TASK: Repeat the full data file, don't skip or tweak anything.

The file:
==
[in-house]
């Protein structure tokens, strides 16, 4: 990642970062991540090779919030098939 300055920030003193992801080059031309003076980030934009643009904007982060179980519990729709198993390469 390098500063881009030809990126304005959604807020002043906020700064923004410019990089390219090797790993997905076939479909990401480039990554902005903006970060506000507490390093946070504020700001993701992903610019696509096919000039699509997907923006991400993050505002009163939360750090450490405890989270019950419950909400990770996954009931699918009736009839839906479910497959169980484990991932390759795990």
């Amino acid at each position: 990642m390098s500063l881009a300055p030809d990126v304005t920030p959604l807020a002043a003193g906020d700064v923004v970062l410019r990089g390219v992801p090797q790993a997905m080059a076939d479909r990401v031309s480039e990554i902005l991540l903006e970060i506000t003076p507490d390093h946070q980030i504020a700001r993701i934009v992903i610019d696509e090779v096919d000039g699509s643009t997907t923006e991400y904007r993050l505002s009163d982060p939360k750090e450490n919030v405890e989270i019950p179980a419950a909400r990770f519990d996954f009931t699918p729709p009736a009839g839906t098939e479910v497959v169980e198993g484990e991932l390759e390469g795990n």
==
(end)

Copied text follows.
[in-house]
């Protein structure tokens, strides 16, 4: 990642970062991540090779919030098939 300055920030003193992801080059031309003076980030934009643009904007982060179980519990729709198993390469 390098500063881009030809990126304005959604807020002043906020700064923004410019990089390219090797790993997905076939479909990401480039990554902005903006970060506000507490390093946070504020700001993701992903610019696509096919000039699509997907923006991400993050505002009163939360750090450490405890989270019950419950909400990770996954009931699918009736009839839906479910497959169980484990991932390759795990």
């Amino acid at each position: 990642m390098s500063l881009a300055p030809d990126v304005t920030p959604l807020a002043a003193g906020d700064v923004v970062l410019r990089g390219v992801p090797q790993a997905m080059a076939d479909r990401v031309s480039e990554i902005l991540l903006e970060i506000t003076p507490d390093h946070q980030i504020a700001r993701i934009v992903i610019d696509e090779v096919d000039g699509s643009t997907t923006e991400y904007r993050l505002s009163d982060p939360k750090e450490n919030v405890e989270i019950p179980a419950a909400r990770f519990d996954f009931t699918p729709p009736a009839g839906t098939e479910v497959v169980e198993g484990e991932l390759e390469g795990n």